By Penina Harte, Appalachian Voices Virginia Program Assistant, Summer 2019
The Mountain Valley Pipeline Southgate pipeline would be a 73-mile extension of the 300-mile Mountain Valley Pipeline (MVP) from Chatham, Virginia, where the mainline ends and connects to the Transco Pipeline, to Graham, North Carolina. It would be between 16 and 24 inches in diameter, depending on the location.
In July, the Federal Energy Regulatory Commission (FERC) issued a Draft Environmental Impact Statement ) for the project, stating it would result in “some adverse environmental impacts,” but that these impacts would be limited through implementation of FERC’s recommendations.
As demonstrated by construction activities along the MVP mainline however, these environmental standards consistently prove inadequate, as the builder fails to comply with permit conditions and water quality violations continue to amass. While the requirement for an Environmental Impact Statement and the opportunity for public input exist to improve environmental decision-making, FERC has rejected only two pipeline applications out of approximately 400 over the last two decades.
This project is not even needed to meet current and future customer demand. In a recent report, the Applied Economics Clinic (AEC) found that the gas demand projections used to support the project are faulty, concluding that “MVP LLC has not provided convincing evidence of a need for MVP Southgate.”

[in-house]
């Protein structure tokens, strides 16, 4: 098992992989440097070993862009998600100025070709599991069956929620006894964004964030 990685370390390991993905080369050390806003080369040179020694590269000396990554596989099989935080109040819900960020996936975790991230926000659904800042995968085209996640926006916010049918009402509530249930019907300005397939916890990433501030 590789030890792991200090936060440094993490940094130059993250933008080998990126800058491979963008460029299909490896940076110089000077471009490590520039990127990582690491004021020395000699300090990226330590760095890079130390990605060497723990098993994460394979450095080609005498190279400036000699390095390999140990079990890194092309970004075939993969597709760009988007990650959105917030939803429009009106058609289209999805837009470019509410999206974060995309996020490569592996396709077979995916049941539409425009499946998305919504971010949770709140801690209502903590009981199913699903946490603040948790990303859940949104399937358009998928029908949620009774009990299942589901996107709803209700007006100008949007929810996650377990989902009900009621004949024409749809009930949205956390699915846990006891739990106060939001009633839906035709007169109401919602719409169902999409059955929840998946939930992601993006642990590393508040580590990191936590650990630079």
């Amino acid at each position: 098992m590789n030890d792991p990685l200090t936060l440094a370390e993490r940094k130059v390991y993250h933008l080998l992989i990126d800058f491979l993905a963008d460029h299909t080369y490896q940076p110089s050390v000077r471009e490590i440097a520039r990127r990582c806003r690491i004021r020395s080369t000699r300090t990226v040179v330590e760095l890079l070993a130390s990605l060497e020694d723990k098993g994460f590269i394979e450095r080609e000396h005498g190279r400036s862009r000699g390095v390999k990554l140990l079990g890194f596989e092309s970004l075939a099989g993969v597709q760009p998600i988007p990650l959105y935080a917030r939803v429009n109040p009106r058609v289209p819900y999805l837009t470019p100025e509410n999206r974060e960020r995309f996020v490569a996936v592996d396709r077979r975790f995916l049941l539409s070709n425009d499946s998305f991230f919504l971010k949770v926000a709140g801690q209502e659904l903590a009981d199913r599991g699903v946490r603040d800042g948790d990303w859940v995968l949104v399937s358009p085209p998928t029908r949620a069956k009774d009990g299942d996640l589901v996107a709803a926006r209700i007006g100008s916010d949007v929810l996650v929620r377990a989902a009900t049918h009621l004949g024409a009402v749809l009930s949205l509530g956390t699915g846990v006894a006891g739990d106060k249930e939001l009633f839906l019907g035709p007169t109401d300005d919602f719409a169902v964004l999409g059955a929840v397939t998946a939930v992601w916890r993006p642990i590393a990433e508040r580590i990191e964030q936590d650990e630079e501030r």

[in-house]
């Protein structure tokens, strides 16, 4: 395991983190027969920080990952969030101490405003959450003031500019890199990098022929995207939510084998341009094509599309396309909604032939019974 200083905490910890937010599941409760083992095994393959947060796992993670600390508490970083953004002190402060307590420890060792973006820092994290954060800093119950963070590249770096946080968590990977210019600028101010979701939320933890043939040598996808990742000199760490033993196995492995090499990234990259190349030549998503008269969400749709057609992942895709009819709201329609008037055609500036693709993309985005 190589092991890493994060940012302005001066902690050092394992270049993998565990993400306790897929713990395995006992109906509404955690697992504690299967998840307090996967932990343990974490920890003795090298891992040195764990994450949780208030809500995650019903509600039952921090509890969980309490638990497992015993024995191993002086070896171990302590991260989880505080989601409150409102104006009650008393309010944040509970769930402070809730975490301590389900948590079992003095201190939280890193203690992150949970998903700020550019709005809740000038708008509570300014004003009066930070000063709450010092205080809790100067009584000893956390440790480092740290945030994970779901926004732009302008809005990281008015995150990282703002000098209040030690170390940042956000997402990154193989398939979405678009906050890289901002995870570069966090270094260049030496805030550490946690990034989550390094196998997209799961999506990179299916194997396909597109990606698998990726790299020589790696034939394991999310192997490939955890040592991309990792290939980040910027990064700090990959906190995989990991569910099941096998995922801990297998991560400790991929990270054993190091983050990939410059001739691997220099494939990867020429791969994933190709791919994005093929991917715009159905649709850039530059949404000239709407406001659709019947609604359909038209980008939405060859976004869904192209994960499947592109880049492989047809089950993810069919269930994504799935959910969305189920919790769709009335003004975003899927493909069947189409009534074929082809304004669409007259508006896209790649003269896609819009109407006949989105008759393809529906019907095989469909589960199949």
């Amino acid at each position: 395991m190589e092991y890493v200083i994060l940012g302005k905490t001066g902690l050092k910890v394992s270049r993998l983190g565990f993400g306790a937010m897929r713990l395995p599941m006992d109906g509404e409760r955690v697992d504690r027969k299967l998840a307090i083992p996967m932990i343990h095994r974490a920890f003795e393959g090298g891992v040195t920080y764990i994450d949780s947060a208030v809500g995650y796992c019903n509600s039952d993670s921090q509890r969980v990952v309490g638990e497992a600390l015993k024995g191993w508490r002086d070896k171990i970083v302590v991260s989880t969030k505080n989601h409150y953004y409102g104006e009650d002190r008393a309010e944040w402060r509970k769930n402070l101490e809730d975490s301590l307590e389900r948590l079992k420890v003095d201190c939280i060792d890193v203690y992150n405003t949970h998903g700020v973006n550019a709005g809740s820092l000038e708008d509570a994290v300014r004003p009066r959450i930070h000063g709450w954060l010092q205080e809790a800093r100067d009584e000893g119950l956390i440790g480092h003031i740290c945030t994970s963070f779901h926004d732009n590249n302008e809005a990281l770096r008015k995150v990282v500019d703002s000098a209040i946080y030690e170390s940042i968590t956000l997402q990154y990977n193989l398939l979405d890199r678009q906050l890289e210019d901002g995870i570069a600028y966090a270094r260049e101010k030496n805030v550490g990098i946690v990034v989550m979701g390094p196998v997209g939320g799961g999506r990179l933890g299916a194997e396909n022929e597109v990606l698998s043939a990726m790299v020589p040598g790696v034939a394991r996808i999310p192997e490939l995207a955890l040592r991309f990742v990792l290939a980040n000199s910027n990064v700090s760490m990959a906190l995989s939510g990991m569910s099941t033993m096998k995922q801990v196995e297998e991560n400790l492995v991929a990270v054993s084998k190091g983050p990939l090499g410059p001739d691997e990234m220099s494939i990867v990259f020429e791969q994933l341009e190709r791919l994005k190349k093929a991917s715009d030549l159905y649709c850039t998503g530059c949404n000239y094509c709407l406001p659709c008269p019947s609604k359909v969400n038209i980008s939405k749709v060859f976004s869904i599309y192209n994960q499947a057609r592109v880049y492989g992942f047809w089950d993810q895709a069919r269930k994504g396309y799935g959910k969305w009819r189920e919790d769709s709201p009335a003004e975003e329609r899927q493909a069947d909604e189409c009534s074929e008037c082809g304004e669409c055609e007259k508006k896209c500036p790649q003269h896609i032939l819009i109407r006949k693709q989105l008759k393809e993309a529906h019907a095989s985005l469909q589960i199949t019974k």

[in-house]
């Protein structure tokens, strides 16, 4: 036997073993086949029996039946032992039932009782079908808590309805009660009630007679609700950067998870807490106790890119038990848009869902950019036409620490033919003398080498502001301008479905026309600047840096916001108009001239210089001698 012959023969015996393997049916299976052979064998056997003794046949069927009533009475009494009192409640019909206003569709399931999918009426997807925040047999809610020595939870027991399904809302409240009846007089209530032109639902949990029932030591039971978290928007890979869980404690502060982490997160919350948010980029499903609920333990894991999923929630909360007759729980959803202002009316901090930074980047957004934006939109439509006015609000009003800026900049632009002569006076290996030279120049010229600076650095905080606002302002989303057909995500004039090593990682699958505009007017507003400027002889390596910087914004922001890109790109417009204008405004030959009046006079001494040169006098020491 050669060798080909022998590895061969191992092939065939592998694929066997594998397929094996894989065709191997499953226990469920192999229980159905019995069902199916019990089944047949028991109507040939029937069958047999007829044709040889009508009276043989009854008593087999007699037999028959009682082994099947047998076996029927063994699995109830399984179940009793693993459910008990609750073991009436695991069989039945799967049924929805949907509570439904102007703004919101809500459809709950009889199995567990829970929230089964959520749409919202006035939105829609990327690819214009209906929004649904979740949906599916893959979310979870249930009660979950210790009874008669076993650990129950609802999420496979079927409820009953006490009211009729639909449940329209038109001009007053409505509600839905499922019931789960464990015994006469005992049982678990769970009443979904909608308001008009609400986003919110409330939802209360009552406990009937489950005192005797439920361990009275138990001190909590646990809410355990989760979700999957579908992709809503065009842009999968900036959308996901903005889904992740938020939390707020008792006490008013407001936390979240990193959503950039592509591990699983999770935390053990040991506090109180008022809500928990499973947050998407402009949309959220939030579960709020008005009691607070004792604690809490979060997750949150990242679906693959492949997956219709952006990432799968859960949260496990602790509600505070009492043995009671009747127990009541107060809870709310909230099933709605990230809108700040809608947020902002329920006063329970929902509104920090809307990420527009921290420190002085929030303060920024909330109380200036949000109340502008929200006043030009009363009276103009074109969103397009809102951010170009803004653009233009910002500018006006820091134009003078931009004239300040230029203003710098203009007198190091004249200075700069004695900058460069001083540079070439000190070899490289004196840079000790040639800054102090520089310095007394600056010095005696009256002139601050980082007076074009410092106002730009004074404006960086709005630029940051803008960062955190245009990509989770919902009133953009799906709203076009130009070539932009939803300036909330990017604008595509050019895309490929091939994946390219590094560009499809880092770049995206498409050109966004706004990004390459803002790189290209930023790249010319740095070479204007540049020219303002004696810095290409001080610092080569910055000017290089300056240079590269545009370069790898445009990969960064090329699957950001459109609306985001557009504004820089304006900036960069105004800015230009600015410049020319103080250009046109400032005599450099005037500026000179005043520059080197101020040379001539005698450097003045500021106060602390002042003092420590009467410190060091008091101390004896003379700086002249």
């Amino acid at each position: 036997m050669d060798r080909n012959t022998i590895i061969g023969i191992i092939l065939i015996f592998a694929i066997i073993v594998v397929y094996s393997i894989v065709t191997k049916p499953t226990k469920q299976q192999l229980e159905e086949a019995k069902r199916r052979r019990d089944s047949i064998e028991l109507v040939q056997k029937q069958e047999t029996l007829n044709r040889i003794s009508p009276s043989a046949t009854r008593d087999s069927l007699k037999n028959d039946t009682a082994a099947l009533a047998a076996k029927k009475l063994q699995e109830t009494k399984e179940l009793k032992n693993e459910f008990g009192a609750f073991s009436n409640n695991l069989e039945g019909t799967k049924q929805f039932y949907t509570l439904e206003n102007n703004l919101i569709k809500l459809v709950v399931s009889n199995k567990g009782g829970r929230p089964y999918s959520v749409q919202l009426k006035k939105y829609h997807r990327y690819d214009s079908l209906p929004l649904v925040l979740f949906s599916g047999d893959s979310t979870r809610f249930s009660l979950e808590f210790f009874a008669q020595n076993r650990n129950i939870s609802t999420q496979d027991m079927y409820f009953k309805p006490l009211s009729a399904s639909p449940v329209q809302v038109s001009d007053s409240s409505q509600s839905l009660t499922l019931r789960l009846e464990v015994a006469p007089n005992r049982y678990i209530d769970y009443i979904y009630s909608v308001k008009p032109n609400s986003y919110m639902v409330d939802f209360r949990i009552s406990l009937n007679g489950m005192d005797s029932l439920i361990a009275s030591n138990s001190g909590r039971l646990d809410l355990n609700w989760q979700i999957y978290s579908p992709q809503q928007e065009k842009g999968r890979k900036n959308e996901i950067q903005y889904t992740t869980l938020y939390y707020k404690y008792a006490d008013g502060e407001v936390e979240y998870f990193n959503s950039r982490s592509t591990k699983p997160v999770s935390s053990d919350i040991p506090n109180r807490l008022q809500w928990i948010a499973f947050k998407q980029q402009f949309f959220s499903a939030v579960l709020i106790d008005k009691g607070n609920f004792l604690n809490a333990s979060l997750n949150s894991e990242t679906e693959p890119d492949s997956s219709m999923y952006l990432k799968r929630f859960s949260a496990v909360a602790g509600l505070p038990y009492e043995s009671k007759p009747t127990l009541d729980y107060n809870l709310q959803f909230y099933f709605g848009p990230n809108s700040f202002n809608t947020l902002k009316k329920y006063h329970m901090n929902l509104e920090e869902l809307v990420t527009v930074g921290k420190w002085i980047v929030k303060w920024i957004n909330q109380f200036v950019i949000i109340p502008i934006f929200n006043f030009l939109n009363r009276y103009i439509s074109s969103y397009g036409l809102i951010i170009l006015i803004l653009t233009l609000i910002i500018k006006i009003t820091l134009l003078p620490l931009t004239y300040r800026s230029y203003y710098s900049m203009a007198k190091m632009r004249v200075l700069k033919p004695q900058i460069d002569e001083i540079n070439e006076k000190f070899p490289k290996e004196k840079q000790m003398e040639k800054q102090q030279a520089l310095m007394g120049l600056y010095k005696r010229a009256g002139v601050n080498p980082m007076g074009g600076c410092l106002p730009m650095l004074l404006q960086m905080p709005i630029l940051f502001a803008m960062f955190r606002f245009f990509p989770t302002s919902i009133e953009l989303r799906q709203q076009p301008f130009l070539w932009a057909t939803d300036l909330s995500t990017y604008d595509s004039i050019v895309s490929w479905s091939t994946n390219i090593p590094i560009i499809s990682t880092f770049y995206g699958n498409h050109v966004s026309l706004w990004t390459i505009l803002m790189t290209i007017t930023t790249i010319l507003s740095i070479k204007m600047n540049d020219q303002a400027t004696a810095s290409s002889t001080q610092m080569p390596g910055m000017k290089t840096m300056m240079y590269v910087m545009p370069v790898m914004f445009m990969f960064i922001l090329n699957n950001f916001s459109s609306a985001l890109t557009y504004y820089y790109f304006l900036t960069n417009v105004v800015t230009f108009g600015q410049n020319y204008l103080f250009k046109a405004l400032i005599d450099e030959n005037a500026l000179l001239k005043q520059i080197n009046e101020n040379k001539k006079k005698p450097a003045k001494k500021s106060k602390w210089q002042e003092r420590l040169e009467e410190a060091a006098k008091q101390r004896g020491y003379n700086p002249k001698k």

These early stories of MVP Southgate feel all too familiar to those who have fought the Mountain Valley Pipeline since its initial proposal in 2014. FERC approved MVP’s Certificate of Public Convenience and Necessity in 2017, despite thousands of public comments requesting that the agency reject the application. Construction began in spring of 2018, and developers have accrued over 300 water quality violations in Virginia, and dozens more in West Virginia—a majority of those violations documented by citizen monitors.
Although a portion of MVP construction has been completed, much work remains, and it still faces major setbacks including a lack of key federal permits, construction delays, heightened costs, lawsuits and vast citizen resistance to construction. A recent legal challenge to the pipeline’s Endangered Species Act permit drove the company to suspend certain construction activities and FERC to re-examine whether the project complies with the law (Appalachian Voices is a party to this legal challenge).
Communities, organizations and individuals have fought this harmful project every step of the way and are prepared to do the same for the proposed MVP Southgate pipeline.
The time is now for people to engage and oppose MVP’s unnecessary extension. Citizens can submit comments on FERC’s Draft Environmental Impact Statement for through September 16. Sign on to Appalachian Voices’ comment to FERC now to express your opposition to the project.
If you would like to submit your own comment on the Southgate extension, you can do so electronically on FERC’s website using the eComment feature under the Documents and Filings link. Docket No. CP19-14-000.